Chapter 3. Environments, Elements, and Information

Context is worth 80 IQ points.

ALAN KAY

A Wall and a Field

SOCIAL NETWORKS AND AIRPORTS don’t exist in a vacuum. They’re part of a wider world. And humans didn’t evolve with mobile phones in hand. Our bodies and brains grew in predigital environments that shaped the way we understand our surroundings. If context in digital environments is so hard to get our heads around, maybe we need to begin by establishing up front what an environment actually is. Take a look Figure 3-1, an idyllic landscape in Derbyshire, England.

A bucolic Derbyshire landscapeWikimedia Commons:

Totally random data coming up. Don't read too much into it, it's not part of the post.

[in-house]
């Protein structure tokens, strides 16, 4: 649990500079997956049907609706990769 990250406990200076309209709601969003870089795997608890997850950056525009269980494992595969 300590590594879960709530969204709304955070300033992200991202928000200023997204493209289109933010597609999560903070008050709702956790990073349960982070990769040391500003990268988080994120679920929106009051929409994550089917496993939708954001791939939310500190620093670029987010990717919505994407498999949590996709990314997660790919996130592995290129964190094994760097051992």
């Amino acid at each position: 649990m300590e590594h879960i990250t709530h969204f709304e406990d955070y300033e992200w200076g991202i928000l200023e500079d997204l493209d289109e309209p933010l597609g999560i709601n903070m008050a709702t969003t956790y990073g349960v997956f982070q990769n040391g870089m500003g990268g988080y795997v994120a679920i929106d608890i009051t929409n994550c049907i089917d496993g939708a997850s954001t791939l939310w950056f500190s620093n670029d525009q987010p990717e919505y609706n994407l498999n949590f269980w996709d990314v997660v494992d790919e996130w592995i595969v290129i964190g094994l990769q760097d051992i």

Figure 3-1. A bucolic Derbyshire landscape[10]

We might look at this landscape and assume that there’s not much information here, but there actually is. This is as much an “information environment” as any website or city intersection. That is, for us to just get around in a place like this, there has to be information about the structures in the environment that our bodies somehow understand well enough to take action. Where can we walk? What can we eat? What can we hold in our hands?

Most of this environment happened all on its own, growing naturally. But also note the stone wall in the field. Some of the earliest structures humans ever added to their environment were of this sort: stones stacked to create barriers and boundaries. Such structures have a physical effect of stopping or slowing terrestrial motion, but they ...

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